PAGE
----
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    Chapter XLIV

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    Chapter 48
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    My salary was increased to forty dollars a week. But I seldom drew it.
    I had plenty of other resources, and what were two broad twenty-dollar
    gold pieces to a man who had his pockets full of such and a cumbersome
    abundance of bright half dollars besides? [Paper money has never come
    into use on the Pacific coast.] Reporting was lucrative, and every man
    in the town was lavish with his money and his "feet." The city and all
    the great mountain side were riddled with mining shafts. There were more
    mines than miners. True, not ten of these mines were yielding rock worth
    hauling to a mill, but everybody said, "Wait till the shaft gets down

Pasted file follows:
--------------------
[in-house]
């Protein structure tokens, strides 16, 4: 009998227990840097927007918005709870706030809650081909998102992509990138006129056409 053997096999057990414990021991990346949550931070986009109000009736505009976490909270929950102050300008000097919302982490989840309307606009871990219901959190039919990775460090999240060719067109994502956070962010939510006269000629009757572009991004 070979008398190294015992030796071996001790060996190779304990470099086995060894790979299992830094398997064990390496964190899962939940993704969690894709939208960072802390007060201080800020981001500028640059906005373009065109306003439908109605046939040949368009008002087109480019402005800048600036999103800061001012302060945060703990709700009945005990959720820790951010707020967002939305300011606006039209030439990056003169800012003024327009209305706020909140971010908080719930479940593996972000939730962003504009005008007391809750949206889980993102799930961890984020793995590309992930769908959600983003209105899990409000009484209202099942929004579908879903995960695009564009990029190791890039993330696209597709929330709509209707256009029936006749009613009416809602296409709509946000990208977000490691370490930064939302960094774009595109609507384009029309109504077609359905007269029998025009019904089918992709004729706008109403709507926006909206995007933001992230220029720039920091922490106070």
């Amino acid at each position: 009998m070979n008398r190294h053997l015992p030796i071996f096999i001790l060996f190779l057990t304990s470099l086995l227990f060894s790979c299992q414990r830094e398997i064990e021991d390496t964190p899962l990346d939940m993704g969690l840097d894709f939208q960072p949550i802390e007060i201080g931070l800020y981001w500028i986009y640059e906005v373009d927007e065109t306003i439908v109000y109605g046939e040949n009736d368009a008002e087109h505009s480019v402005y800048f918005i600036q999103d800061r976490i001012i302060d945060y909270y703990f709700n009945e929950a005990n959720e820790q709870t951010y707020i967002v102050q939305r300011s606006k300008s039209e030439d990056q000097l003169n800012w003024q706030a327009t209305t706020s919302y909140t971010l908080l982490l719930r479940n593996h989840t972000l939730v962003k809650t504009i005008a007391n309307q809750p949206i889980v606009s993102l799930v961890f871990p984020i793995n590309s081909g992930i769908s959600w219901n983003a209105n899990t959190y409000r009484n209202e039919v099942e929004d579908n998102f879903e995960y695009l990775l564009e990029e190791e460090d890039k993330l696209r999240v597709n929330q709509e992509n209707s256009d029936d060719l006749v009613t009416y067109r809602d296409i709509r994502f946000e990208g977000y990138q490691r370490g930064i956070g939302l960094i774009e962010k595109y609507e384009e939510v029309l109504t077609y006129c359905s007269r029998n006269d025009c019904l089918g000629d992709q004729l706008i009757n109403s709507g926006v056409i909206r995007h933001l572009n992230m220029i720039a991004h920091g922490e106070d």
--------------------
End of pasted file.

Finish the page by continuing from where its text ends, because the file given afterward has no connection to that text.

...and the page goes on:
where the ledge comes in solid, and then you will see!" So nobody was
    discouraged. These were nearly all "wild cat" mines, and wholly
    worthless, but nobody believed it then. The "Ophir," the "Gould &
    Curry," the "Mexican," and other great mines on the Comstock lead in
    Virginia and Gold Hill were turning out huge piles of rich rock every
    day, and every man believed that his little wild cat claim was as good as
    any on the "main lead" and would infallibly be worth a thousand dollars a
    foot when he "got down where it came in solid." Poor fellow, he was
    blessedly blind to the fact that he never would see that day. So the
    thousand wild cat shafts burrowed deeper and deeper into the earth day by
    day, and all men were beside themselves with hope and happiness. How
    they labored, prophesied, exulted! Surely nothing like it was ever seen
    before since the world began. Every one of these wild cat mines--not
    mines, but holes in the ground over imaginary mines--was incorporated and
    had handsomely engraved "stock" and the stock was salable, too. It was
    bought and sold with a feverish avidity in the boards every day. You
    could go up on the mountain side, scratch around and find a ledge (there
    was no lack of them), put up a "notice" with a grandiloquent name in it,
    start a shaft, get your stock printed, and with nothing whatever to prove
    that your mine was worth a straw, you could put your stock on the market
    and sell out for hundreds and even thousands of dollars. To make money,